The administration of justice appears inequitable in the pursuit of correcting wrongs against the people of the Turks and Caicos. Alleged wrong doers of local origin are in some instances being dealth with, according to the letter of the law while favoured expatriate perpetrators of UK origin are given preferred treatment. For example the former UK appointed governor who presided over cabinet during the era of high corruption has not been sought for questioning nor has he been charged with any crime nor has the UK appointed attorney general of the same era. We find this circumstance rather challenging as many of the corrupting events originated with cabinet decisions. Bothe the Governor and Attorney General were defacto members of cabinet. Further a member of the British house of Lords is known to have significant financial interest in companies which facilitated some of the corrupting activities and again we hear of no investigative action in this direction. 

Another example of questionable application of justice is an instance where the UK led interim administration has permitted the mortgagee of fraudulently conveyed crown land to be made whole through the sale of a part of the subject parcel while local beneficiaries of fraudulently conveyed crown land are experiencing confiscation of similarly conveyed parcels. In our estimation such inequitable actions do not speak to good governance or transparency in government.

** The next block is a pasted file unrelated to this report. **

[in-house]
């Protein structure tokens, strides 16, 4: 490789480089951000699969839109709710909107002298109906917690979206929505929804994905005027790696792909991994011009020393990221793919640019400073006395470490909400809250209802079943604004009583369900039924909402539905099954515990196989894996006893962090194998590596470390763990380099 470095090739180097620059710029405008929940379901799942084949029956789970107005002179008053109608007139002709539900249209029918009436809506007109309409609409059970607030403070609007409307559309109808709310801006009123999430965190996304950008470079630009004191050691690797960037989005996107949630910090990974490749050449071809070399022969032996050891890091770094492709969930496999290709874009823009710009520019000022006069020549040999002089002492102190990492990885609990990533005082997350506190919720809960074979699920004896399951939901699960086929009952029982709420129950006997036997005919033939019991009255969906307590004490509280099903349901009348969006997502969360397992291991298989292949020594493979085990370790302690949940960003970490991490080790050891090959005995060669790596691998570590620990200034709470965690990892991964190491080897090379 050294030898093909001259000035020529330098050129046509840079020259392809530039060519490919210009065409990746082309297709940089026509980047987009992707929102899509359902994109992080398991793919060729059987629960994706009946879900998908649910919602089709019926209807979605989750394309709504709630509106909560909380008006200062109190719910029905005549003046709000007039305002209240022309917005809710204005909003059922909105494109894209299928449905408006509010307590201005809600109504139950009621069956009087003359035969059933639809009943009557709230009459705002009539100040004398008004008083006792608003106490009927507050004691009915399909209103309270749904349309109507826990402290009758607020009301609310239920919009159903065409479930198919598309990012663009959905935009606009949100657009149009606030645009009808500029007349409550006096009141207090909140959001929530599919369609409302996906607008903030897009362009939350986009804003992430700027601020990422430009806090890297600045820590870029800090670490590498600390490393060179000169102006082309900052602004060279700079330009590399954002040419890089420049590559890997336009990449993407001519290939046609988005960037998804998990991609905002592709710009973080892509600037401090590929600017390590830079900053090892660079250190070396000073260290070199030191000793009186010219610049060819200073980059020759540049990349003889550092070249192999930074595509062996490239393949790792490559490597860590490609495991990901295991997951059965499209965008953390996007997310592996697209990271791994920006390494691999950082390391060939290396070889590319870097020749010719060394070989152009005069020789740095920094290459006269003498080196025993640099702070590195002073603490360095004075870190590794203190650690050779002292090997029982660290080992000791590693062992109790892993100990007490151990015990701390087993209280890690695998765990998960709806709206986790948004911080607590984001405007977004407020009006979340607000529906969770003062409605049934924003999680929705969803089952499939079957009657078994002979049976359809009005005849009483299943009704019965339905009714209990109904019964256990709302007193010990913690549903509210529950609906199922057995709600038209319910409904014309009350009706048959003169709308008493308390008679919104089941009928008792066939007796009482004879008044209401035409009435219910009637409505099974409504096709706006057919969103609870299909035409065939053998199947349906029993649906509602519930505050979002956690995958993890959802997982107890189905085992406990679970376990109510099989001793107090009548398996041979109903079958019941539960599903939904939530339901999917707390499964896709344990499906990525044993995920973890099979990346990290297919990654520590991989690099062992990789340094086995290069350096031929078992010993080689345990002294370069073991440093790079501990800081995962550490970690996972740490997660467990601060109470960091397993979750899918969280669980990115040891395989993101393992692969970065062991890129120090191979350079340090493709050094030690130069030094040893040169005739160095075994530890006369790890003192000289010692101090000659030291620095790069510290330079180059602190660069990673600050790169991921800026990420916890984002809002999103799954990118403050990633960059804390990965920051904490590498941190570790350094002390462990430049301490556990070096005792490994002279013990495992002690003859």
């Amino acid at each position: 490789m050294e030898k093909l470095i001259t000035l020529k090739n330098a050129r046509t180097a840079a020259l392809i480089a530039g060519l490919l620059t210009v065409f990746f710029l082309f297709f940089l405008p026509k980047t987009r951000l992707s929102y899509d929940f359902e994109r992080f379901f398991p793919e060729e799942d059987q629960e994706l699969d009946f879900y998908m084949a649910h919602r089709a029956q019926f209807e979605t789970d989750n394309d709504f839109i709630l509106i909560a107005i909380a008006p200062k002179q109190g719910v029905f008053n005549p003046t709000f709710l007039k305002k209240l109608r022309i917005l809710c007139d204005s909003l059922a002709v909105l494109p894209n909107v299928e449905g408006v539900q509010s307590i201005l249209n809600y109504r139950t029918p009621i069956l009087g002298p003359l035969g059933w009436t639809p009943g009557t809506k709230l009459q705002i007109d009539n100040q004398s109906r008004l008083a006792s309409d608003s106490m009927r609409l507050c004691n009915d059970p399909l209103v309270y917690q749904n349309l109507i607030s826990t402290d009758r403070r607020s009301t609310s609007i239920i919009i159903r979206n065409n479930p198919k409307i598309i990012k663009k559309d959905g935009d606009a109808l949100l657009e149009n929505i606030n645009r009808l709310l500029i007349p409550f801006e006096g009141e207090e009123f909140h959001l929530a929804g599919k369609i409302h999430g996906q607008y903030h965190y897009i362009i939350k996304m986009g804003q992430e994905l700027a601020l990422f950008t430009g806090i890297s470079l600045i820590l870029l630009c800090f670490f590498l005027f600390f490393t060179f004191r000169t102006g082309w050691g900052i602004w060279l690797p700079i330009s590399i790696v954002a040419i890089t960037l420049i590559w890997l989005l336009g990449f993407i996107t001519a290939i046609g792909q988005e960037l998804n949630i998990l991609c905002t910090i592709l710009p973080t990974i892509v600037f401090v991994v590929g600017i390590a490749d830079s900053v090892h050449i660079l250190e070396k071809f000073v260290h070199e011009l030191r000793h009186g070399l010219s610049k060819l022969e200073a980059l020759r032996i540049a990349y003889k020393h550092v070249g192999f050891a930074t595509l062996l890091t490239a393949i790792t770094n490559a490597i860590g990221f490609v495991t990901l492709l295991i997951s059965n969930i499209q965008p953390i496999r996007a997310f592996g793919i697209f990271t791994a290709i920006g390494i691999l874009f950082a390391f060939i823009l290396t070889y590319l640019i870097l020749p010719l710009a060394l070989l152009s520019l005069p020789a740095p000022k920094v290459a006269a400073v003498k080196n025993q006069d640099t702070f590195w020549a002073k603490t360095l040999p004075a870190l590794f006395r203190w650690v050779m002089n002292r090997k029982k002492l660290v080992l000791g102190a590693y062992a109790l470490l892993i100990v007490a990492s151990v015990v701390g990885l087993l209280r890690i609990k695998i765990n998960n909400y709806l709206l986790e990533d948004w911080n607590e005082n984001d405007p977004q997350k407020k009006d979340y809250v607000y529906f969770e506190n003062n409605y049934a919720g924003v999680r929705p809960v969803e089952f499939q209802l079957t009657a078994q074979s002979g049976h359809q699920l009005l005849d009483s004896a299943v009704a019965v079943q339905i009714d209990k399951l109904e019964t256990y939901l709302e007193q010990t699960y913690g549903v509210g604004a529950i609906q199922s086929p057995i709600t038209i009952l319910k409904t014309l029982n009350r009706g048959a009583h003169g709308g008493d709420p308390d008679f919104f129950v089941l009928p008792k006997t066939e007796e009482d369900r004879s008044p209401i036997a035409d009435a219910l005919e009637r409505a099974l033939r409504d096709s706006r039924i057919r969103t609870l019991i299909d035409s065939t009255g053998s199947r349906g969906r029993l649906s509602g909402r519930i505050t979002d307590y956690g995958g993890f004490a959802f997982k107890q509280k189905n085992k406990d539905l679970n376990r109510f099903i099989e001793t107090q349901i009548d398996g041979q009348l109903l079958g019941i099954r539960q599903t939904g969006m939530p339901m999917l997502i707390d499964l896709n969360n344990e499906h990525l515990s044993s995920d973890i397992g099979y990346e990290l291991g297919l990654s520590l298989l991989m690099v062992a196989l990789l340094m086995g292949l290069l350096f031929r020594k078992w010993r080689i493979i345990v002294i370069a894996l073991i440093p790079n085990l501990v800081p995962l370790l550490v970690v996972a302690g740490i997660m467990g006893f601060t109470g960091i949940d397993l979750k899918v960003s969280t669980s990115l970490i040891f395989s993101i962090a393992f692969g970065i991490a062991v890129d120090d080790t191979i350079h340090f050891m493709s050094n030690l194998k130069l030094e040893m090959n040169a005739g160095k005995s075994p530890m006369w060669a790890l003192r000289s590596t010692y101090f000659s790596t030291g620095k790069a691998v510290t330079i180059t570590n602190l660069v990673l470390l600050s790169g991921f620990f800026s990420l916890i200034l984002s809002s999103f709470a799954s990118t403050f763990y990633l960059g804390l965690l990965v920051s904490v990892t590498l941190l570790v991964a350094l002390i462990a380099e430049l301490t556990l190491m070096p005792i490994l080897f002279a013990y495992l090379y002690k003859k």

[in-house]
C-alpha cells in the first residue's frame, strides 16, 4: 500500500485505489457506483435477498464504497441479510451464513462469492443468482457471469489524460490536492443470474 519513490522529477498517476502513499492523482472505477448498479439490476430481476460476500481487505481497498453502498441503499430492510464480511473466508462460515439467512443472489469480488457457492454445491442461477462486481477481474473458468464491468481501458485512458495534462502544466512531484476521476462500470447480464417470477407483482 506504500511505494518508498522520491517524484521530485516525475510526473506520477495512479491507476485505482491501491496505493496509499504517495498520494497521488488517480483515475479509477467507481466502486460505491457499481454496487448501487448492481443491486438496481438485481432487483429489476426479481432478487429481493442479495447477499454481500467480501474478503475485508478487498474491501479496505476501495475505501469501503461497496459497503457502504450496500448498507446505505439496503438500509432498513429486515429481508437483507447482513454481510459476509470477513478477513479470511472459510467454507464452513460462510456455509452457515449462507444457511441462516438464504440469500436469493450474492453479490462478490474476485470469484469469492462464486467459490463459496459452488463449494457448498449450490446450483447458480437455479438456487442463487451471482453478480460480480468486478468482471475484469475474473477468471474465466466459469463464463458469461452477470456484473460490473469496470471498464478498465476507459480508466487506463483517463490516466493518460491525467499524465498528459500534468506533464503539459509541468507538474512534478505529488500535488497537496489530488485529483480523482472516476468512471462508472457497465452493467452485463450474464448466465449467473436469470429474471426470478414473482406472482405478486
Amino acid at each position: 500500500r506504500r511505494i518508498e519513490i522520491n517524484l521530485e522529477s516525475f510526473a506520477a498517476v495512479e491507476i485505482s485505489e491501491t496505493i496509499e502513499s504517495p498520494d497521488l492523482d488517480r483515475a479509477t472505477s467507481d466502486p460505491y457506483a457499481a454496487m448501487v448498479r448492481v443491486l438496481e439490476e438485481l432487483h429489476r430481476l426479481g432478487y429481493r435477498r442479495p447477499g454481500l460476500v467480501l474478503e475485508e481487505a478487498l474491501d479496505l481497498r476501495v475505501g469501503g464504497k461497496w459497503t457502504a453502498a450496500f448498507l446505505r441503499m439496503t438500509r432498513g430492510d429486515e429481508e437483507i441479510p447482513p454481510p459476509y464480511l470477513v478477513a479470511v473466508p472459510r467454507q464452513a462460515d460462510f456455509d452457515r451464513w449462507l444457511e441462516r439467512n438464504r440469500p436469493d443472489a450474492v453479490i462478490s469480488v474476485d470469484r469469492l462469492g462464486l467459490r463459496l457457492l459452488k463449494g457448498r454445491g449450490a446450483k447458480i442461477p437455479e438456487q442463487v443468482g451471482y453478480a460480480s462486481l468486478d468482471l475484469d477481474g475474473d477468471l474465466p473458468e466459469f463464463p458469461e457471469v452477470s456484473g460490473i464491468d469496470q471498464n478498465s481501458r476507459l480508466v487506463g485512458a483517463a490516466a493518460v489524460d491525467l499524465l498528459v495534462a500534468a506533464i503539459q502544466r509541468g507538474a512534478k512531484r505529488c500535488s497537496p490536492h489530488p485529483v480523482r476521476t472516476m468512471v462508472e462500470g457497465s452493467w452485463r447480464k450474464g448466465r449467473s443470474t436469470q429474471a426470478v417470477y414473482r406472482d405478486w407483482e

The removal from office of all parliamentarians in the Turks and Caicos on August 14, 2009 is not consistent with the action taken in the UK against its own Parliament in matters of malfeasance by British Parliamentarians. We are well aware of the fact that during a similar time frame at least five British Parliamentarians have been tried and convicted of fraud while in office, two peers from the House of Lords and three Parliamentarians from the House of Commons. It is noteworthy that neither the indictments nor the convictions resulted in a suspension of parliamentary democracy in Britain. However as a result of suspicion of guilt on the part of a few Parliamentarians in the Turks and Caicos the entire parliament was dissolved and, an interim dictatorship, established presided over by a UK appointed governor and other British civil servants.